It has only come to light recently in my discussions with other developers, as well as tutors at my University, that when I say I playtested Food Time Battle in Space for six months, or that I’ve been playtesting Space Game for three months now, that I’m just plain wrong.
If we look back at the development of FTBS, it took me roughly about a month to work out all the kinks, and make sure that the game is playable and enjoyable. Due to the game being so tightly designed yet very asymmetric (I only had 12 cards to work with for each player to create and balance that asymmetry) it then took me five months to balance the game. To break that down more simply, development on FTBS was split into:
This blog post is going to briefly cover the key difference between the two, as well as discuss what your aims should likely be whilst in these two different phases of development.
I have been selling games for four years now and I have never made any money. I’ve generated income to pay for manufacturing, distribution, conventions and marketing material. I have even generated enough income to support five amazing and talented freelancers at various points in time over the last four years of my board game development journey. Still, my board game development company has yet to turn a profit.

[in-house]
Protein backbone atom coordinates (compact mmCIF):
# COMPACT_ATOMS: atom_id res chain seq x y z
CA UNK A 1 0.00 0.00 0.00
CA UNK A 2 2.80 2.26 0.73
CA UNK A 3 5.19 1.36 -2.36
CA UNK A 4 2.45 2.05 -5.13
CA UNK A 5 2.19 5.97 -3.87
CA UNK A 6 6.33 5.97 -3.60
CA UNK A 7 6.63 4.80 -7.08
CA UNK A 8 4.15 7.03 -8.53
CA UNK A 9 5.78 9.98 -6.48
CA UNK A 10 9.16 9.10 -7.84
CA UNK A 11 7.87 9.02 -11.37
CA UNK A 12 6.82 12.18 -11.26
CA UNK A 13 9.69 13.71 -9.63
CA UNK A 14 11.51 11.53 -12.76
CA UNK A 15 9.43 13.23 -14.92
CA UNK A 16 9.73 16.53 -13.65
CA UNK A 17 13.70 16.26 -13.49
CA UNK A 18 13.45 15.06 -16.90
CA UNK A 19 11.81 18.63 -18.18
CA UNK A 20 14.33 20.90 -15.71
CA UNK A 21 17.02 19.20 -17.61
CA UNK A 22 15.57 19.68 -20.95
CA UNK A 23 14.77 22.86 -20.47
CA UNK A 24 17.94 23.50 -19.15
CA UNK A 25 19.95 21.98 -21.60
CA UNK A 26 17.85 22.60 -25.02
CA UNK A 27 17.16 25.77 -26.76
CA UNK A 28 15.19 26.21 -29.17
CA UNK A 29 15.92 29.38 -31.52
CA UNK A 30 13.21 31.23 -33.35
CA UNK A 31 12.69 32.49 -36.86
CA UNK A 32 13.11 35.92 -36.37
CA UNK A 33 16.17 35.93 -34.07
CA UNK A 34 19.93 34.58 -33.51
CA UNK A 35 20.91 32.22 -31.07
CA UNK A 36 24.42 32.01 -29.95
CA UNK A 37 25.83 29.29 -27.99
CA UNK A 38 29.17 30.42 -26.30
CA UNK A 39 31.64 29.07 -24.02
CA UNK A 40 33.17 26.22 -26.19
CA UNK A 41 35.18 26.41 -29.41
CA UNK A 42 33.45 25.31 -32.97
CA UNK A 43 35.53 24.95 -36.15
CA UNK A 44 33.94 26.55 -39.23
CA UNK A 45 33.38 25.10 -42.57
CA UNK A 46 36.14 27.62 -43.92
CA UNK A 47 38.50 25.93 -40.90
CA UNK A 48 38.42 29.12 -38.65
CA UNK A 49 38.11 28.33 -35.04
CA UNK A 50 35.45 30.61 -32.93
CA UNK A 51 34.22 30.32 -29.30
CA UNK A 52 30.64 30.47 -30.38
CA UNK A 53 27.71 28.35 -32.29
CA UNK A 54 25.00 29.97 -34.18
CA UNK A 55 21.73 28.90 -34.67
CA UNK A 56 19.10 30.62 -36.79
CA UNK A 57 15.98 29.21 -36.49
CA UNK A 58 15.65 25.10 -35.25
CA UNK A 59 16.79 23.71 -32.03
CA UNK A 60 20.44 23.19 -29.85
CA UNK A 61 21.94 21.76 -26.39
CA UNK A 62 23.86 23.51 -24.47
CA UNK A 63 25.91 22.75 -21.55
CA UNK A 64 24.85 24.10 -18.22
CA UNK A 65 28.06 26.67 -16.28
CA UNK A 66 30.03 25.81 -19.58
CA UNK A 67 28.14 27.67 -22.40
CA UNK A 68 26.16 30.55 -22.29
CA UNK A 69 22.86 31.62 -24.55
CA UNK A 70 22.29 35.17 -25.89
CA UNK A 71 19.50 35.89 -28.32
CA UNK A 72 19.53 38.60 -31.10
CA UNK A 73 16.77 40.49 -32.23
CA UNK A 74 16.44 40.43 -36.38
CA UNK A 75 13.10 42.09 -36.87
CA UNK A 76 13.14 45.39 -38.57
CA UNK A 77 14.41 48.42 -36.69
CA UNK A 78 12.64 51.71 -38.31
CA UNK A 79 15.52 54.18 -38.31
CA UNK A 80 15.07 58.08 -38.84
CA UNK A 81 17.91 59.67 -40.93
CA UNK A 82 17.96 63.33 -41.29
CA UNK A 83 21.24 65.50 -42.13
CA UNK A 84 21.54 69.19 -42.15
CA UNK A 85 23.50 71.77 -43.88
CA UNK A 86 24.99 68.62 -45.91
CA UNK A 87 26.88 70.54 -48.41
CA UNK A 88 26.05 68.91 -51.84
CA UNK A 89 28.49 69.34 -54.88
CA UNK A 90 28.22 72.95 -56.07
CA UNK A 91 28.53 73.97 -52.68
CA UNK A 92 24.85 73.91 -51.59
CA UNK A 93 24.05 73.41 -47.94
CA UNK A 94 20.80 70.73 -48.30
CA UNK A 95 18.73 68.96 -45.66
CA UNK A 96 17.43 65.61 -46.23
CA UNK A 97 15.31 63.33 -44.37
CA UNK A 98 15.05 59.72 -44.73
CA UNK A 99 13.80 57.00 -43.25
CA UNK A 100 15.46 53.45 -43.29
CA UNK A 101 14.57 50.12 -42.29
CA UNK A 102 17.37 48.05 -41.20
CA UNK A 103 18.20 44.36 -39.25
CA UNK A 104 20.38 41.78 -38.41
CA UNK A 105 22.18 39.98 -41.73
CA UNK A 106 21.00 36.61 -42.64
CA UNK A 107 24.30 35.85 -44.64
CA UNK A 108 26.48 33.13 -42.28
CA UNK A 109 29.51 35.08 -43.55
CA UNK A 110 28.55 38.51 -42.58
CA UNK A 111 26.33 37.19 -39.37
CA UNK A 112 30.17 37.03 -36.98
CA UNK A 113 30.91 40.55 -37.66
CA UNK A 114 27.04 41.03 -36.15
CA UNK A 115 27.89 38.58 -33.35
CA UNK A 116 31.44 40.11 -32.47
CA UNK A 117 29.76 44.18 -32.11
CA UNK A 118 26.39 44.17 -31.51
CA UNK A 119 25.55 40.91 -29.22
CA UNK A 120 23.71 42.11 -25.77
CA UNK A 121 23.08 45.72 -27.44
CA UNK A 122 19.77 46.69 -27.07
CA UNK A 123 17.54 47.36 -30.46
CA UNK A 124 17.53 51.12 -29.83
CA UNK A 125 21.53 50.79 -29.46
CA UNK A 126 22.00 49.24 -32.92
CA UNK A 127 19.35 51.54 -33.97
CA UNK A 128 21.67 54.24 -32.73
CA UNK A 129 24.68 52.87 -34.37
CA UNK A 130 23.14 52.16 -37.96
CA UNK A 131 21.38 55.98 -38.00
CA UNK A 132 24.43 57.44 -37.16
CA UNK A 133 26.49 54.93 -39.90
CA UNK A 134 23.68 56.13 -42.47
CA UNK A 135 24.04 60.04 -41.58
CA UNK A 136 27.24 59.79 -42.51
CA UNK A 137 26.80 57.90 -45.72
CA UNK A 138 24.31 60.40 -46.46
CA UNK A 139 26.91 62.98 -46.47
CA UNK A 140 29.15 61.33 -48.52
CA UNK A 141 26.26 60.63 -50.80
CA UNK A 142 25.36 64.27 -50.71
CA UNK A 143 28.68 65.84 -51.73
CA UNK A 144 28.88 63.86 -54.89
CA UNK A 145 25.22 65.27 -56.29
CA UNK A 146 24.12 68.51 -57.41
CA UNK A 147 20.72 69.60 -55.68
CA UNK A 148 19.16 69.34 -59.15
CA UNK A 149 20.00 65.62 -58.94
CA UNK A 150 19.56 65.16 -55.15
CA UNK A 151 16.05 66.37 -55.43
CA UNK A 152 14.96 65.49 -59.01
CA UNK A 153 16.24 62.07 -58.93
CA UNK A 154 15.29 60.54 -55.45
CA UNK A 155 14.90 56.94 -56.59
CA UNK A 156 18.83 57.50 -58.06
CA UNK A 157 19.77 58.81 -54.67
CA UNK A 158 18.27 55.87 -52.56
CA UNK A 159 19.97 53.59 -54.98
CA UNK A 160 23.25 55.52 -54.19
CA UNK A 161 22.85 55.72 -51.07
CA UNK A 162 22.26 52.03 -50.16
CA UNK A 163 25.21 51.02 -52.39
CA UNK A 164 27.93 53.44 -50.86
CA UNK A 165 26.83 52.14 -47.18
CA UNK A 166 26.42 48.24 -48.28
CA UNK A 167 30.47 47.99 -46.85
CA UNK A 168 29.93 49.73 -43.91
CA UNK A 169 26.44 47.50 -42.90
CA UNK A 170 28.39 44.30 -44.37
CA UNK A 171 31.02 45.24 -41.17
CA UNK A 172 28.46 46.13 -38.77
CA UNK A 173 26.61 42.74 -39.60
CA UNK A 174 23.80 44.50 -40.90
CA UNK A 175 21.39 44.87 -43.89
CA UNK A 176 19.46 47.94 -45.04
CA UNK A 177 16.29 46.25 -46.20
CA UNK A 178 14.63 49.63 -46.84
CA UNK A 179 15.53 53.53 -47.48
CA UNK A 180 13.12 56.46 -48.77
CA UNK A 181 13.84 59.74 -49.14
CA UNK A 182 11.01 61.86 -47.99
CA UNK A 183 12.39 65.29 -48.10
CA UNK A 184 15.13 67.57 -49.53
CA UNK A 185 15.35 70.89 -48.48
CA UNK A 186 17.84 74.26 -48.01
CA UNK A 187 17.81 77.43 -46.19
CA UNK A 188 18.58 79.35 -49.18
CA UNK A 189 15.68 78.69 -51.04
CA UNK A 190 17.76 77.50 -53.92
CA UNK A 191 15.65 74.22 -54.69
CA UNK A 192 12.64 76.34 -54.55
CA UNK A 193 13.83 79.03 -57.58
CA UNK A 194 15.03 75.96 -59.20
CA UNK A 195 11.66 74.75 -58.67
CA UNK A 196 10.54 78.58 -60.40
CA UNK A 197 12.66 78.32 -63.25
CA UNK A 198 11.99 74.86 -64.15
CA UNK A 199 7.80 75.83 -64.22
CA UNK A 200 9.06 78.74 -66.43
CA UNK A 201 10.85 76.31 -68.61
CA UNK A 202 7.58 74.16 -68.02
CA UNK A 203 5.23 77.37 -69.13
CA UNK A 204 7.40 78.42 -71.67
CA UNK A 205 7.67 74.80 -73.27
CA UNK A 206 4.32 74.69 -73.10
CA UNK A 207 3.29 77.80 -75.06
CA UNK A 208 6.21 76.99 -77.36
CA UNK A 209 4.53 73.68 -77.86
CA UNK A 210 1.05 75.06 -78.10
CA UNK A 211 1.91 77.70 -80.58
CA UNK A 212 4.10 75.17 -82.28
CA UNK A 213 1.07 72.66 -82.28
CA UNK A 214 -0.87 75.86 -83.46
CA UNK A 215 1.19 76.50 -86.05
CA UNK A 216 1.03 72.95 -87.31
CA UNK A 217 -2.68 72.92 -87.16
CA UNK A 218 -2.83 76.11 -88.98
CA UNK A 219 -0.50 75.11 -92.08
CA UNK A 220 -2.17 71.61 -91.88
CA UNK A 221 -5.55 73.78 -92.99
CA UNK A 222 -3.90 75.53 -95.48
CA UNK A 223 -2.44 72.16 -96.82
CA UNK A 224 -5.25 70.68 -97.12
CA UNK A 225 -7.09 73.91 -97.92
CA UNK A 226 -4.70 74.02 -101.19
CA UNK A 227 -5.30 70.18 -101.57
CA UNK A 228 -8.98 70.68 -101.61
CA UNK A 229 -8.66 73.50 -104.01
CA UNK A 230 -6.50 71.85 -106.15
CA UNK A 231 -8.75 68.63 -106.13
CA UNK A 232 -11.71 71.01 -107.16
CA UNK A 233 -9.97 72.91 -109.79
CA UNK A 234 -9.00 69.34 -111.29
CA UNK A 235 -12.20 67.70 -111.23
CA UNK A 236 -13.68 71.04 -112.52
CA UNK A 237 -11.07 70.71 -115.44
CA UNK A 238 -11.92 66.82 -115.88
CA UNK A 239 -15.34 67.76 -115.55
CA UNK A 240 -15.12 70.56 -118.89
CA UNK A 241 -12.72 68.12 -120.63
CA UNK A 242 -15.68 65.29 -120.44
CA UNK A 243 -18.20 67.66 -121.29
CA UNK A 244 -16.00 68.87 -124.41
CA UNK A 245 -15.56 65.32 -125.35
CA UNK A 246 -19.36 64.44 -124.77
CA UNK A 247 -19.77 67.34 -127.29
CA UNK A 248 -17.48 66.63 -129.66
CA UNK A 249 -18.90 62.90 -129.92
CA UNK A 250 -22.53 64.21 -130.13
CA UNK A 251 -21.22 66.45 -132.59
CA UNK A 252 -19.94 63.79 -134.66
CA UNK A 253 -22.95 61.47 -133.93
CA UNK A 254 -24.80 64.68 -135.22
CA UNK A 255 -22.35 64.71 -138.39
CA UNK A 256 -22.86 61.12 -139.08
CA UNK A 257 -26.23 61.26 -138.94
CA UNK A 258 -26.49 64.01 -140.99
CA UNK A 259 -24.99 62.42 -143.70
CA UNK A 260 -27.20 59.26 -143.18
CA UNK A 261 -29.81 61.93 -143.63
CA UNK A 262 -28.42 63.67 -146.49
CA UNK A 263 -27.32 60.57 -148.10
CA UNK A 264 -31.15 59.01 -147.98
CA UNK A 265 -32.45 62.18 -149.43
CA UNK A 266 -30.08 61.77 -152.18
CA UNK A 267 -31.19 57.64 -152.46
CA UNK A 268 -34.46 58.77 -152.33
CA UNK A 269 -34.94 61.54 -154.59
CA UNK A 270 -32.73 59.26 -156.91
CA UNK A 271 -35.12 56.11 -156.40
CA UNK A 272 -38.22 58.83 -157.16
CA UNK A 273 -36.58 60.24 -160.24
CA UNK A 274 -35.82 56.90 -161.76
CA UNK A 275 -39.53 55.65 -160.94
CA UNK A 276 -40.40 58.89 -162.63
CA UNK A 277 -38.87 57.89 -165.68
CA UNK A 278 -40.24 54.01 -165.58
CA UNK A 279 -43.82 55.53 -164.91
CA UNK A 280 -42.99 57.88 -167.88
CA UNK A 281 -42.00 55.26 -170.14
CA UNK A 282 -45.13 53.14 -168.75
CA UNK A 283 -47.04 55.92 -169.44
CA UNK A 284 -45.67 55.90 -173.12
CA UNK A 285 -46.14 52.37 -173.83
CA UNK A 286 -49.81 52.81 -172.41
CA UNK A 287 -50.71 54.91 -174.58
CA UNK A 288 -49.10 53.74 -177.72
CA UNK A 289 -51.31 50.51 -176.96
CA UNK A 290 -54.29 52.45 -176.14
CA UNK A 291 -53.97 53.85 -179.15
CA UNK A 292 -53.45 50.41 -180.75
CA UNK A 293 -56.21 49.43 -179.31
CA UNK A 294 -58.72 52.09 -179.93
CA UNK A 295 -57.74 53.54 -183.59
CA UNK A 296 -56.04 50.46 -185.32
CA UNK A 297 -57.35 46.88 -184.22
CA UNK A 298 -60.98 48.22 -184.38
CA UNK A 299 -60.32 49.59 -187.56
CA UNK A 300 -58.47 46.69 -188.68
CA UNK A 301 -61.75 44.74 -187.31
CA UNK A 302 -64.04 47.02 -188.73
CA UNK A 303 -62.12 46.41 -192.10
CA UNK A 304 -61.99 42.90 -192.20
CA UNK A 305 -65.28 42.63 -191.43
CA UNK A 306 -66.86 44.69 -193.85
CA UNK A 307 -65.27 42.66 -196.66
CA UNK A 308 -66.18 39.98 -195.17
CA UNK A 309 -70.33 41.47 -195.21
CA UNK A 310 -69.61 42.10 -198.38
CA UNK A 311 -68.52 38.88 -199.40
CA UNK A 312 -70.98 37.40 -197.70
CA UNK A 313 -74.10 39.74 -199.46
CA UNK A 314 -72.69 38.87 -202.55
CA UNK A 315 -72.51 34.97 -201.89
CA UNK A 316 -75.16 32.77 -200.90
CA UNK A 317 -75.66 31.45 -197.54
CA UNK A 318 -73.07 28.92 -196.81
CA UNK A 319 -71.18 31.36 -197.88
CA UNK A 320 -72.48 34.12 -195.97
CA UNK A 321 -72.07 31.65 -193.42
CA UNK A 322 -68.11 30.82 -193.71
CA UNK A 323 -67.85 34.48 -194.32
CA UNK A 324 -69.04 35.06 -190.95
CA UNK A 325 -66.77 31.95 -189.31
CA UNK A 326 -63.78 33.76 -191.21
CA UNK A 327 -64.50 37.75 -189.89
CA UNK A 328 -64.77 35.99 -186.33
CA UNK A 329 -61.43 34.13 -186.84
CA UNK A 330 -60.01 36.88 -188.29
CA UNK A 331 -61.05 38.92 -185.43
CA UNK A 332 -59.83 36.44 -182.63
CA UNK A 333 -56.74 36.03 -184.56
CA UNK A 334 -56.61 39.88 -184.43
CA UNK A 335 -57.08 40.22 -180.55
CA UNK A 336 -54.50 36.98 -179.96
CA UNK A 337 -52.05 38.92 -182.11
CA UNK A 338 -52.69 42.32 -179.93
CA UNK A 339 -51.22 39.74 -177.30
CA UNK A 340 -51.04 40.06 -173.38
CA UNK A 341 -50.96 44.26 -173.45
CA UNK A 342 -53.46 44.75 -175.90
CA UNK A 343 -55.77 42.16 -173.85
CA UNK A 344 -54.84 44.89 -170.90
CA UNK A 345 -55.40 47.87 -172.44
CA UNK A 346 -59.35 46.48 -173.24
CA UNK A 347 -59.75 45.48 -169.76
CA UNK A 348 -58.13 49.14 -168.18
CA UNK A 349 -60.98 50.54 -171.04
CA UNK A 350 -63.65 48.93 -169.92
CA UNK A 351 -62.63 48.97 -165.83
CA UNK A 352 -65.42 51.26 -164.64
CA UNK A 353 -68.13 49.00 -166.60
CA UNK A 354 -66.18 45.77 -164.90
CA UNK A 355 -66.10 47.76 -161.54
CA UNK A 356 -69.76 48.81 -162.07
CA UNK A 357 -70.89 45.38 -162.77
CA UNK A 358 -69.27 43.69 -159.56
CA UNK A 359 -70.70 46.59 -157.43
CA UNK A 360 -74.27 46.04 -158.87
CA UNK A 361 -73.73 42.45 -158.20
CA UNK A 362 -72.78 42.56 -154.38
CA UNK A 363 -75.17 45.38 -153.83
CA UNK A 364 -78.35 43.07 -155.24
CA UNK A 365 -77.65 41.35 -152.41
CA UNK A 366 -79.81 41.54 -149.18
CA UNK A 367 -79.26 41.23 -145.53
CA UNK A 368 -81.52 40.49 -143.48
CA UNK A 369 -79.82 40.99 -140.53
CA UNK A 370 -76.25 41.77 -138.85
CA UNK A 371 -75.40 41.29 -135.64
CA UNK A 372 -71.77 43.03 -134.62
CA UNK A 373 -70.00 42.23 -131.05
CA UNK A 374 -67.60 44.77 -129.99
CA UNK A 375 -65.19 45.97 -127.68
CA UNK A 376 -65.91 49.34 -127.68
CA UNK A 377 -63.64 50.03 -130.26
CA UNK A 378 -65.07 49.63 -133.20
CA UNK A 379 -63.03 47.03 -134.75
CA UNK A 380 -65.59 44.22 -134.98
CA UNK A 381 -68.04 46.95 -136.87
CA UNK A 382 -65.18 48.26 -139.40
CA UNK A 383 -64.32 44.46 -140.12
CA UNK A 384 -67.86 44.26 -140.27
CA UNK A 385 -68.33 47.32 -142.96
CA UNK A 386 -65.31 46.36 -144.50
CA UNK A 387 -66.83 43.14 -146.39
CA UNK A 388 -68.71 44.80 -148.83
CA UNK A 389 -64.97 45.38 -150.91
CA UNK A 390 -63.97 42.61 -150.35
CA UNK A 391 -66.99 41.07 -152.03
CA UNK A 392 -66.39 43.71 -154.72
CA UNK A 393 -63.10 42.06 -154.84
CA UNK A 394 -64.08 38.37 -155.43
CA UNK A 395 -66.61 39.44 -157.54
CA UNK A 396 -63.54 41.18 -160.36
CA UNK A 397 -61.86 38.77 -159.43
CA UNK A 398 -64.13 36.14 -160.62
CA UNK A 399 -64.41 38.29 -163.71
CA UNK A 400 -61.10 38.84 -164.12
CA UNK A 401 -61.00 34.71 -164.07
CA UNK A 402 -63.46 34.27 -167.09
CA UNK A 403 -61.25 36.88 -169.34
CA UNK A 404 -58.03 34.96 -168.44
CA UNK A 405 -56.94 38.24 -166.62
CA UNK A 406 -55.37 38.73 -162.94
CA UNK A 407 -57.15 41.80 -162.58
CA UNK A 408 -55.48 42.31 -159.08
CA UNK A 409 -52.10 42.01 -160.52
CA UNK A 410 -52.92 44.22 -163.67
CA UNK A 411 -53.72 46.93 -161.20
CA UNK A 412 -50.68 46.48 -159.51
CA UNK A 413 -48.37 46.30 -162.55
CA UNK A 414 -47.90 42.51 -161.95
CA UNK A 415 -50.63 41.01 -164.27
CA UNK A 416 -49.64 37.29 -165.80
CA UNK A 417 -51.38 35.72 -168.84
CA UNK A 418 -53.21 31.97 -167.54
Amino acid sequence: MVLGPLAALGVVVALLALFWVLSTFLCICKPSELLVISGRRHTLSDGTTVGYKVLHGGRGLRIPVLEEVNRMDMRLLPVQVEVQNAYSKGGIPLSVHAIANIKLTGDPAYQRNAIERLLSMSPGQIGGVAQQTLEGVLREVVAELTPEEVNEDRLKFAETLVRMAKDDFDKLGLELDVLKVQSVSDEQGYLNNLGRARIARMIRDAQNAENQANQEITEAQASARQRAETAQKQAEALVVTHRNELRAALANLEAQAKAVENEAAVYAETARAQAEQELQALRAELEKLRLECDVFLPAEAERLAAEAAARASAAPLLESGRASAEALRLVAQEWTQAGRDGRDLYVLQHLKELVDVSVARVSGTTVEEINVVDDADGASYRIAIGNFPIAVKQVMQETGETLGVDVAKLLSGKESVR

Now I’m not saying that you can’t make money from board games, or even that I can’t make money from board games, I’m sure that I will in the next couple of years just due to compounding effects. However, the point is that this is coming from the perspective of someone who has been working flat out full time for the last four years, developing three games and growing a business from the ground up, and hasn’t been rewarded monetarily for their efforts.
Here’s 5 reasons why you should definitely make board games:
Input randomness vs output randomness. What is it? Why is it important? Which one do you pick? This blog post will answer these three questions as briefly as possible using my game development knowledge.
What is it?
Input randomness and output randomness both describe the flow of randomness with a particular mechanic.
Hello, my name is Niall Crabtree, and this is my comprehensive blog showcasing all of my game development
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